• Always take time to step back and look at the whole image regularly.
  • This way you won’t get too lost in individual sections of detail.
  • It’s important that you stick to the general statement of tonal relationships established in the previous stage.

The materials you will need for this course are:

  • Paper (or a sketchbook)
  • Range of pencils (H, HB, B, 2B) – ideally a few mechanical pencils as well as regular ones.
  • Kneadable eraser
  • Sharpener or sanding block
  • Tape
  • Drawing board (if you aren’t using a sketchbook)

You can download the source image for the series here:

http://drawandpaint4free.artcoursework.com/wp-content/uploads/2021/01/P1090476-scaled.jpg

Sketch Your Home or Studio – Creating Light Effects

This series is the perfect project for when you’re stuck indoors. I will be showing you how I make a study in pencil of my own studio. You can either use the reference provided (see below). Or better yet, make a study of the inside of your own home or studio. You can work from a photo or life – whichever you prefer 🙂

In this session we will be looking at how you can create light effects on the objects in your scene.

  • Begin by finding the light source that you will be rendering.
  • This will show you what direction the light is facing and therefore, what effect it will have on the objects, walls etc. in the scene.
  • In this case my table lamp is shining up at the wall, causing some parts to be illuminated and creating quite striking shadows.
  • Use the same smoothing techniques that we learnt last session to add more detail, and create gradients that get darker as the objects or walls move further from the light source.
  • You should also note where shadows are being cast and what object is casting them (see the face cast hanging on the wall above),
  • Keep going in this fashion until all the objects in the scene are illuminated correctly. They don’t have to be detailed yet – just make sure they are interacting with the light correctly.
  • You may need to do a few passes of tone over the shadows to unify them together.

The materials you will need for this course are:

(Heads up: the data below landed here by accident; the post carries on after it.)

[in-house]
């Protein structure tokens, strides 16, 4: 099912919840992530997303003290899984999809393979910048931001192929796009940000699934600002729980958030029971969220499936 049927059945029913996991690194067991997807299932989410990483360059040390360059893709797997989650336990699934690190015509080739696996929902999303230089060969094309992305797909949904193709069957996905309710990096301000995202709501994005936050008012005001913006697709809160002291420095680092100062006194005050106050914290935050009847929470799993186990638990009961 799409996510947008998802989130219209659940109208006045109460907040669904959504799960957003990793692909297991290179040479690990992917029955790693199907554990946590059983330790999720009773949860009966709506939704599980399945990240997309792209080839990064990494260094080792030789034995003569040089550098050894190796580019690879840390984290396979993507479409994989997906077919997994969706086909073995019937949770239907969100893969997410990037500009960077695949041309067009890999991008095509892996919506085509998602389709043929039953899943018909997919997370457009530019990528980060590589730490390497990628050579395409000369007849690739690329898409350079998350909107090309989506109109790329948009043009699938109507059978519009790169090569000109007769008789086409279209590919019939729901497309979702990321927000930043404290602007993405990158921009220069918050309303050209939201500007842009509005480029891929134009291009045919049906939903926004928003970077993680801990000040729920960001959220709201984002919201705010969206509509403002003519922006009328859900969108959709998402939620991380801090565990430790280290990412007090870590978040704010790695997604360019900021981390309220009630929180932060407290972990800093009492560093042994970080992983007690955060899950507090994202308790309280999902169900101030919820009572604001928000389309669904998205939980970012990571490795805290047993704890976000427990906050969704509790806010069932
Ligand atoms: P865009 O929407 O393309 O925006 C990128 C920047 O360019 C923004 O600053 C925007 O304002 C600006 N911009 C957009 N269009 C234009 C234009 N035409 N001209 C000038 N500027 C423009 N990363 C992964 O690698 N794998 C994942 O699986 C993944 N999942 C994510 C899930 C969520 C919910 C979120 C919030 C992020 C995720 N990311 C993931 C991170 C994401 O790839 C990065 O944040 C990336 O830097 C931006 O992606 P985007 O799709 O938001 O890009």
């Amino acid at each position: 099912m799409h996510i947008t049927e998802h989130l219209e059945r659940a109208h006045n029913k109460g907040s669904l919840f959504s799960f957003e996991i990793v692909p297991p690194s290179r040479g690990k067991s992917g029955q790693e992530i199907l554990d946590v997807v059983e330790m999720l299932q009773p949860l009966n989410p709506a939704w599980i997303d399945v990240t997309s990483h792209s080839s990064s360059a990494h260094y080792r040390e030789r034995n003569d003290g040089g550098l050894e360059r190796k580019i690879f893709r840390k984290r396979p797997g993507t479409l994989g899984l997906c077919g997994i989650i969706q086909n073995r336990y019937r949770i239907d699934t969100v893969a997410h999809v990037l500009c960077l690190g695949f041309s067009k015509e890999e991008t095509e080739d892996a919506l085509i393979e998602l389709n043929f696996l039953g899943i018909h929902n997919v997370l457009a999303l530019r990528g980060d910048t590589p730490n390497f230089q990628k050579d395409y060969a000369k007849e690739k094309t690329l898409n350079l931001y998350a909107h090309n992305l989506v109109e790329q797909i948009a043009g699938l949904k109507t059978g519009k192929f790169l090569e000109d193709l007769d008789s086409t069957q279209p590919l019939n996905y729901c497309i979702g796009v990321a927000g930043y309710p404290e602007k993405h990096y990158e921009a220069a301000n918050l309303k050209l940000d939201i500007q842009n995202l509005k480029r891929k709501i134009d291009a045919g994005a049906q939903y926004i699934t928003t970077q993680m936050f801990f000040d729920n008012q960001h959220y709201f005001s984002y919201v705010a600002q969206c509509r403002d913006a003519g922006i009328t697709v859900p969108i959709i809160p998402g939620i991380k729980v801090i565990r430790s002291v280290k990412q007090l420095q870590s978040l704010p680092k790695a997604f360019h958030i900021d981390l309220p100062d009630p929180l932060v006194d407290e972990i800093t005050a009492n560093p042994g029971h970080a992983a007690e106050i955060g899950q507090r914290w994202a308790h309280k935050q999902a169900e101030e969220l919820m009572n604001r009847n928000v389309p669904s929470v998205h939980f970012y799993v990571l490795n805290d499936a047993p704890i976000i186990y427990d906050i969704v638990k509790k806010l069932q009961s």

• Paper (or a sketchbook)
  • Range of pencils (H, HB, B, 2B) – ideally a few mechanical pencils as well as regular ones.
  • Kneadable eraser
  • Sharpener or sanding block
  • Tape
  • Drawing board (if you aren’t using a sketchbook)

You can download the source image for the series here:

http://drawandpaint4free.artcoursework.com/wp-content/uploads/2021/01/P1090476-scaled.jpg

Sketch Your Home or Studio – How to Smooth Things Out

This series is the perfect project for when you’re stuck indoors. I will be showing you how I make a study in pencil of my own studio. You can either use the reference provided (see below). Or better yet, make a study of the inside of your own home or studio. You can work from a photo or life – whichever you prefer 🙂

In this session I will be showing you how to smooth out and darken tones without flattening the paper…

  • You will be using a fine mechanical pencil (or a very sharp wooden pencil) to lightly work your way into the grain of the paper.
  • This is one way to make tone darker in graphite without crushing and damaging the paper.
  • Keep rolling the pencil as you work so that the tip statys sharp.
  • I also recommend working from different angles (below, left, right and above).
  • After multiple passes in this fashion the tone will be a lot darker and smoother without having crushed the paper.
  • Don’t worry of the edges are a bit soft as we will be sharpening things up later.

  • Keep doing this with the rest of the image.
  • Work with the darkest tones first before gradually adding lighter tones – this way you will know what the limit of the darkest tone is before trying to fit lighter tones in.

The materials you will need for this course are:

  • Paper (or a sketchbook)
  • Range of pencils (H, HB, B, 2B) – ideally a few mechanical pencils as well as regular ones.